The FBI defines violent crime as murder, manslaughter, forcible rape, robbery, and aggravated assault and according to the uniform crime report violent crimes reported to law enforcement in the U.S. have been falling since1999. But that isn't the case in at least one KOTA Territory city.
"Crime is a social disease," said Rapid City Chief of Police Steve Allender.
One that has been spreading in Rapid City. "There's no denying it or disputing it violent crime is up since 2009," said Allender.
According to the FBI the number of reported violent crimes in Rapid City increased from 404 to 437 from 2010 to 2011. That's three fewer than in Sioux Falls and Rapid City had 56 more reported aggravated assault crimes than Sioux Falls.
"It seems like the types of assaults that we're seeing against people for instance are much more violent, we have a lot of victims who end up in the hospital needing care," said Pennington County Victim Assistance Director Sharon Callemeyn.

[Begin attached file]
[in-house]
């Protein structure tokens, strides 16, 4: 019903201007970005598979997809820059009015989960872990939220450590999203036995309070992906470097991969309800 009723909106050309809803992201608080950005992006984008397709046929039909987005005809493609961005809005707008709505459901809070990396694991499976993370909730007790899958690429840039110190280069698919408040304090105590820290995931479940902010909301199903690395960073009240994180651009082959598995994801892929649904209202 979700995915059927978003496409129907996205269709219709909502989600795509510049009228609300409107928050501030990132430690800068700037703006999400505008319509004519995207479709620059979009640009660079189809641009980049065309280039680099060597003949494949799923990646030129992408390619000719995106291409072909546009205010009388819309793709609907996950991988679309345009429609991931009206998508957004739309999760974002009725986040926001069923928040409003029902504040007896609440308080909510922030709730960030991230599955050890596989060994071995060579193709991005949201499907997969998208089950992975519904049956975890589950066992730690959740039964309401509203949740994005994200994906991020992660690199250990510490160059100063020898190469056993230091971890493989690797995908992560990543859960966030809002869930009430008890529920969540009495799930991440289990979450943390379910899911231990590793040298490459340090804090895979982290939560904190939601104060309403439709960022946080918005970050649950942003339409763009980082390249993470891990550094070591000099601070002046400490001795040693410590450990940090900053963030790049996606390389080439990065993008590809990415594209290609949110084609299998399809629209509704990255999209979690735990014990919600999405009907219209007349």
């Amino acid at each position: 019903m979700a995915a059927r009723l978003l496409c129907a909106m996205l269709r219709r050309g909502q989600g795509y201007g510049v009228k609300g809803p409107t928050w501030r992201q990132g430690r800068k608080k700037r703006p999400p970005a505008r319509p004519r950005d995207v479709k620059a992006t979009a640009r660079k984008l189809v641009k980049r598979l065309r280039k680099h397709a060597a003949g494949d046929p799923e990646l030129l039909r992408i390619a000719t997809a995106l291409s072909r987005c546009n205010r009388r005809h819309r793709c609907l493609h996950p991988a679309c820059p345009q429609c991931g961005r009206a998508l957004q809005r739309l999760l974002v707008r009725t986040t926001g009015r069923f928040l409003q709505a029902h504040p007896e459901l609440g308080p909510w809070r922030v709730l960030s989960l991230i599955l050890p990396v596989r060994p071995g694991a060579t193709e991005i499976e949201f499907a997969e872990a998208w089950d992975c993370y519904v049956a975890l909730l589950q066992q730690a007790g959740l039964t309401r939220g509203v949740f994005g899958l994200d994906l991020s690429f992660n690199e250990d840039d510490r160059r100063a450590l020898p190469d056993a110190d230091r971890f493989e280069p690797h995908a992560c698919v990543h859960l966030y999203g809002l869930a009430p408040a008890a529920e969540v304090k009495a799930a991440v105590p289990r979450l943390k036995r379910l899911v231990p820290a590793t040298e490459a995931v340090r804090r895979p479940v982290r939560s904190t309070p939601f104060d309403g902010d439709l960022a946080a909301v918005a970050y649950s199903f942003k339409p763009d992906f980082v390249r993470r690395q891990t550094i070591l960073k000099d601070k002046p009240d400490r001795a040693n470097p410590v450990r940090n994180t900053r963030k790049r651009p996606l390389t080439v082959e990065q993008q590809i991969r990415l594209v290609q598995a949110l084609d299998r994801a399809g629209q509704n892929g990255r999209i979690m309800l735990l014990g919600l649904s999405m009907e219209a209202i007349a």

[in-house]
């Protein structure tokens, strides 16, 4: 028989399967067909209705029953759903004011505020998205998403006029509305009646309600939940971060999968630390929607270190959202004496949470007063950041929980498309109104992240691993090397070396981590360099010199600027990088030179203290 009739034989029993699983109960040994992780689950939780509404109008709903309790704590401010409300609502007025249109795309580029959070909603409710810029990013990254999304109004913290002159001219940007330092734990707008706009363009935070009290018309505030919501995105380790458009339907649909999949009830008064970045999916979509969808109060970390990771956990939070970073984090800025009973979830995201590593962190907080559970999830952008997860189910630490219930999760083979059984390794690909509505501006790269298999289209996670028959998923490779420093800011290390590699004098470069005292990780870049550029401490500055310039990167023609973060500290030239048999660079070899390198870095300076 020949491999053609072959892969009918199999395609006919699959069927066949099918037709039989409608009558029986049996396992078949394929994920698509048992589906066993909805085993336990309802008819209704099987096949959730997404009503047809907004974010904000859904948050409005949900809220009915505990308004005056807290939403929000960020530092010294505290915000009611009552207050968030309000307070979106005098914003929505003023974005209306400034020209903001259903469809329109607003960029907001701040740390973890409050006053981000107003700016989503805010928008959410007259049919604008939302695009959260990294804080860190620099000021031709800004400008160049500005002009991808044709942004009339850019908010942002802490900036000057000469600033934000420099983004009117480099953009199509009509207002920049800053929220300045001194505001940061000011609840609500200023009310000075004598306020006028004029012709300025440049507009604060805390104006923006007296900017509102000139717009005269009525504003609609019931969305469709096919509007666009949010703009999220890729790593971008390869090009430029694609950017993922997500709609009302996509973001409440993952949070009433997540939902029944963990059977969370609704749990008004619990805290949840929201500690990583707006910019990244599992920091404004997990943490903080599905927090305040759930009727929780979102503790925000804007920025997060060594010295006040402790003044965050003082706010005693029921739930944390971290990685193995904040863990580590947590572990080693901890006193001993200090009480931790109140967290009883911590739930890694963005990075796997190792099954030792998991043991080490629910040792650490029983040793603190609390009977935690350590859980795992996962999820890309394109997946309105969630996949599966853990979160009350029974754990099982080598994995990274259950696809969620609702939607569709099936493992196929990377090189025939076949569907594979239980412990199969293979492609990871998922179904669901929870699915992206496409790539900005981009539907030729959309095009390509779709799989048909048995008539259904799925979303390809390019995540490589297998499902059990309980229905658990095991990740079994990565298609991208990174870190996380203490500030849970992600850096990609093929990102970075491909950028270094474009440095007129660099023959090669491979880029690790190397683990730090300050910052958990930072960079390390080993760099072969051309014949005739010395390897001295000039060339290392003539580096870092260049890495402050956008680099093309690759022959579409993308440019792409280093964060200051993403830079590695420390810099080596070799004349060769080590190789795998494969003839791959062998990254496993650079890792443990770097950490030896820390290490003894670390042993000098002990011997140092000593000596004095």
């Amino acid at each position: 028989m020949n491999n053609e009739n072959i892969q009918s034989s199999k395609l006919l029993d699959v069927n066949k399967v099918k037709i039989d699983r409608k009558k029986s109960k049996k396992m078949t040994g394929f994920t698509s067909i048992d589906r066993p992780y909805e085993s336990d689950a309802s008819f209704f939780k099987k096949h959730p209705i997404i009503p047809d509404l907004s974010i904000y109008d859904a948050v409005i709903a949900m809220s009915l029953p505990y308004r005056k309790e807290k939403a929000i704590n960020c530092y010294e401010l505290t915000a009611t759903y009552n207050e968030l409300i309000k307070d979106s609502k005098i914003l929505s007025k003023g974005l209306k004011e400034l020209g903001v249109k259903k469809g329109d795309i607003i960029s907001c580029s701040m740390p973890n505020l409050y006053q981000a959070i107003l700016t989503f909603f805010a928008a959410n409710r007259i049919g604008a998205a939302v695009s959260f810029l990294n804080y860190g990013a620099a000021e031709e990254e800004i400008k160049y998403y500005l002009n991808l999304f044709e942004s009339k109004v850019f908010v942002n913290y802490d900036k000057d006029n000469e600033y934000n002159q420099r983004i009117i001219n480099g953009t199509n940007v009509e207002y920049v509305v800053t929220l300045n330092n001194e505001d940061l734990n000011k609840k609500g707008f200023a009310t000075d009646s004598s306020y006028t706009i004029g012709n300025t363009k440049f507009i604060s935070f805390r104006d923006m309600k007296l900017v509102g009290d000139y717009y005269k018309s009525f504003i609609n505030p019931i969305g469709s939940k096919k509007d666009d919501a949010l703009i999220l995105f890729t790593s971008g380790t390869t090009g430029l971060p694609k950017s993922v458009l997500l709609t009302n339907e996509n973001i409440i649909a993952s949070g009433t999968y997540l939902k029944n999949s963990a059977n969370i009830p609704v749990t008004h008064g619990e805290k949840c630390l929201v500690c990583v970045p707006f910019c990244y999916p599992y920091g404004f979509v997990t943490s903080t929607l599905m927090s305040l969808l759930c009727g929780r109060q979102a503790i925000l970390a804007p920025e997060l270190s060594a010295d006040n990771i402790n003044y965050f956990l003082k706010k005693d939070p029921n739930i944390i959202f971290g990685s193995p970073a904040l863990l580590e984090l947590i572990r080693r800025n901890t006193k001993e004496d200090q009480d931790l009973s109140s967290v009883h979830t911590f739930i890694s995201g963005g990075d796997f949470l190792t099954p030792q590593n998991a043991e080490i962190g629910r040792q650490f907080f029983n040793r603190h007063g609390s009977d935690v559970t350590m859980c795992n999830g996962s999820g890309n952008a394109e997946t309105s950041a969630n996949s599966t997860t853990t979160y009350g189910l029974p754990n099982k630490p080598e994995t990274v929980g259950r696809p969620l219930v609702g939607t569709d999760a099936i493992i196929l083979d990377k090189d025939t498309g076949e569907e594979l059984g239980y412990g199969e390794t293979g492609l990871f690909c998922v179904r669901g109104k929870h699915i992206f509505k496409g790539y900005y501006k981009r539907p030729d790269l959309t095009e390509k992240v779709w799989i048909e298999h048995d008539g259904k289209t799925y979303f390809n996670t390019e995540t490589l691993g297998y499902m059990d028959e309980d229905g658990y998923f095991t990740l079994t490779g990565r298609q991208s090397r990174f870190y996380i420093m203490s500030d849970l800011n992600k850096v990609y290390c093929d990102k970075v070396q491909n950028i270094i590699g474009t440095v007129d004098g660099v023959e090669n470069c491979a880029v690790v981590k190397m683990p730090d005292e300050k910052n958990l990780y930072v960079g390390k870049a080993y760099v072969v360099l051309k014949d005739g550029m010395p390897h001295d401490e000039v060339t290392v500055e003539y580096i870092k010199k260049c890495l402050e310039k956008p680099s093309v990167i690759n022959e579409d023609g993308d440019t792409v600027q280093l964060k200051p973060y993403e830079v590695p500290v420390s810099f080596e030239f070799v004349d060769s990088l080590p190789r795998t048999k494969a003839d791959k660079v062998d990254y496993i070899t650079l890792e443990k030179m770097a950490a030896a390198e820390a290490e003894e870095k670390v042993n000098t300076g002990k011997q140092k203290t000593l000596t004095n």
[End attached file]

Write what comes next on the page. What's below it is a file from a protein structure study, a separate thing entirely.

But not all crimes are reported. "A lot of the clients that we do serve never do report to law enforcement," Said Working Against Violence Incorporated Executive Director Mary Corbine.
WAVI serves victims of domestic violence and sexual assault, and Corbine says they have seen an increase of the number of people staying in their shelter. "People who are staying in shelter fear immediate danger that is their biggest issue and that's you know well over 500 people a year coming in needing emergency shelter because they are in danger," said Corbine.
But chief Allender says most violent crimes are not committed at random in Rapid City. "It's more consistent with being in a bar, being out in a large group of people at a party, being in a gang, and that sort of thing that's where these violent crimes typically exist, many of them happen behind closed doors," said Allender.
He recommends taking preventative actions like locking your doors and being a good neighbor. "Learn one neighbor's first name and visit with them, it can make a world of difference because we really don't take care of each other," said Allender. "We go home and we pull our shades and we want to be private and we want to honor our neighbor's privacy."
Allender says the cure for crime involves the whole community.